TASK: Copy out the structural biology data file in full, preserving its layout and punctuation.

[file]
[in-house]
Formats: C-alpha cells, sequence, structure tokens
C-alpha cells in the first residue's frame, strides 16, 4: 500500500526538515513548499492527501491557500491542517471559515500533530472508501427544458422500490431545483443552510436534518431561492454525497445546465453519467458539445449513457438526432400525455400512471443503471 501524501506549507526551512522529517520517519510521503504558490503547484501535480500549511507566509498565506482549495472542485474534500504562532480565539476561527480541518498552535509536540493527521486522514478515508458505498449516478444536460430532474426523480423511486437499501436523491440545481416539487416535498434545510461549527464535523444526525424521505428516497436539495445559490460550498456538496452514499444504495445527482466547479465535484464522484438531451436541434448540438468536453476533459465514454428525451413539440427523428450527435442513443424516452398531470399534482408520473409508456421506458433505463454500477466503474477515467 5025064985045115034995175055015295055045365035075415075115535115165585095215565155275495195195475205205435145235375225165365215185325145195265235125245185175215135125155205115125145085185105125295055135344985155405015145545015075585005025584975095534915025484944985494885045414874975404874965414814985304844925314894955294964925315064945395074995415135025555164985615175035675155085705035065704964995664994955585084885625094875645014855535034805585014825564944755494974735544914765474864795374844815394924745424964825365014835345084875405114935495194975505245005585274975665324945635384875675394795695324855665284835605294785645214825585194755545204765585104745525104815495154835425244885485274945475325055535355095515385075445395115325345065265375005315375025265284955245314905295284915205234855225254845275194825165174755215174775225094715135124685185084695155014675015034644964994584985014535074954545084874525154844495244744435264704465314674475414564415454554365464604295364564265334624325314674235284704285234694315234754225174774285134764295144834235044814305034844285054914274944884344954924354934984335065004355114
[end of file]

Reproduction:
[in-house]
Formats: C-alpha cells, sequence, structure tokens
C-alpha cells in the first residue's frame, strides 16, 4: 500500500526538515513548499492527501491557500491542517471559515500533530472508501427544458422500490431545483443552510436534518431561492454525497445546465453519467458539445449513457438526432400525455400512471443503471 501524501506549507526551512522529517520517519510521503504558490503547484501535480500549511507566509498565506482549495472542485474534500504562532480565539476561527480541518498552535509536540493527521486522514478515508458505498449516478444536460430532474426523480423511486437499501436523491440545481416539487416535498434545510461549527464535523444526525424521505428516497436539495445559490460550498456538496452514499444504495445527482466547479465535484464522484438531451436541434448540438468536453476533459465514454428525451413539440427523428450527435442513443424516452398531470399534482408520473409508456421506458433505463454500477466503474477515467 5025064985045115034995175055015295055045365035075415075115535115165585095215565155275495195195475205205435145235375225165365215185325145195265235125245185175215135125155205115125145085185105125295055135344985155405015145545015075585005025584975095534915025484944985494885045414874975404874965414814985304844925314894955294964925315064945395074995415135025555164985615175035675155085705035065704964995664994955585084885625094875645014855535034805585014825564944755494974735544914765474864795374844815394924745424964825365014835345084875405114935495194975505245005585274975665324945635384875675394795695324855665284835605294785645214825585194755545204765585104745525104815495154835425244885485274945475325055535355095515385075445395115325345065265375005315375025265284955245314905295284915205234855225254845275194825165174755215174775225094715135124685185084695155014675015034644964994584985014535074954545084874525154844495244744435264704465314674475414564415454554365464604295364564265334624325314674235284704285234694315234754225174774285134764295144834235044814305034844285054914274944884344954924354934984335065004355114